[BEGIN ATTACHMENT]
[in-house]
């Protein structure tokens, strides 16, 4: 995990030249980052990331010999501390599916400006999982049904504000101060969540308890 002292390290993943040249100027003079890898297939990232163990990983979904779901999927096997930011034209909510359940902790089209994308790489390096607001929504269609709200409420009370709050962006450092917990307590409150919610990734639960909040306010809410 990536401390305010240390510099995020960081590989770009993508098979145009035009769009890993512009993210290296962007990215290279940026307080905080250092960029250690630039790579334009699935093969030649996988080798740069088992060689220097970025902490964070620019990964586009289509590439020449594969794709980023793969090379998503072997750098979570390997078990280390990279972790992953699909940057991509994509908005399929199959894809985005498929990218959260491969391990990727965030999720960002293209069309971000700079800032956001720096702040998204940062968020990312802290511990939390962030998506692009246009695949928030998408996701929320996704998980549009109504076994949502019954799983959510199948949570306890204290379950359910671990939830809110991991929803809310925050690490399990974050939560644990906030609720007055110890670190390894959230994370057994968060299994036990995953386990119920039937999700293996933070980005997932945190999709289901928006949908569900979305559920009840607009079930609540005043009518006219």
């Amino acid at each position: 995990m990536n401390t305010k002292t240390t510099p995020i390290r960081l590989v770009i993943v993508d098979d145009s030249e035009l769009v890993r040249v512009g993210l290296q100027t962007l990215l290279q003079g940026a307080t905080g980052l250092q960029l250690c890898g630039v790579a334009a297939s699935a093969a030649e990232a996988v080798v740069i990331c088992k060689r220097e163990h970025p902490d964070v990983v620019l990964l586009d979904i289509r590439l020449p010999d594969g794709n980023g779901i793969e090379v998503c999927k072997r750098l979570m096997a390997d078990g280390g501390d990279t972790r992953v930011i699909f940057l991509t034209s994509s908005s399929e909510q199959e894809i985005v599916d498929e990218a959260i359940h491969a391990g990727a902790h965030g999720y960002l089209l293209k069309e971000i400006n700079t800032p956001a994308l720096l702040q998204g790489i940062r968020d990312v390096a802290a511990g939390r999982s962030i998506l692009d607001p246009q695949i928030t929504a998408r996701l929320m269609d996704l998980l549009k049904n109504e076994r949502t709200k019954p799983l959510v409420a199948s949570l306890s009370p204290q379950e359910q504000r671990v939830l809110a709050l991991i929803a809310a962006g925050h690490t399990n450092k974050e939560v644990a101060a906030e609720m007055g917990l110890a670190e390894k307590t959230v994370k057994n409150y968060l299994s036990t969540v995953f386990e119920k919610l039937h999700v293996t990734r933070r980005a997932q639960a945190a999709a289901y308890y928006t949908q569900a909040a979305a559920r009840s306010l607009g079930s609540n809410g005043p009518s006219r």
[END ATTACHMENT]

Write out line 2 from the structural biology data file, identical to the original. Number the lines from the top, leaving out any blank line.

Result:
């Protein structure tokens, strides 16, 4: 995990030249980052990331010999501390599916400006999982049904504000101060969540308890 002292390290993943040249100027003079890898297939990232163990990983979904779901999927096997930011034209909510359940902790089209994308790489390096607001929504269609709200409420009370709050962006450092917990307590409150919610990734639960909040306010809410 990536401390305010240390510099995020960081590989770009993508098979145009035009769009890993512009993210290296962007990215290279940026307080905080250092960029250690630039790579334009699935093969030649996988080798740069088992060689220097970025902490964070620019990964586009289509590439020449594969794709980023793969090379998503072997750098979570390997078990280390990279972790992953699909940057991509994509908005399929199959894809985005498929990218959260491969391990990727965030999720960002293209069309971000700079800032956001720096702040998204940062968020990312802290511990939390962030998506692009246009695949928030998408996701929320996704998980549009109504076994949502019954799983959510199948949570306890204290379950359910671990939830809110991991929803809310925050690490399990974050939560644990906030609720007055110890670190390894959230994370057994968060299994036990995953386990119920039937999700293996933070980005997932945190999709289901928006949908569900979305559920009840607009079930609540005043009518006219």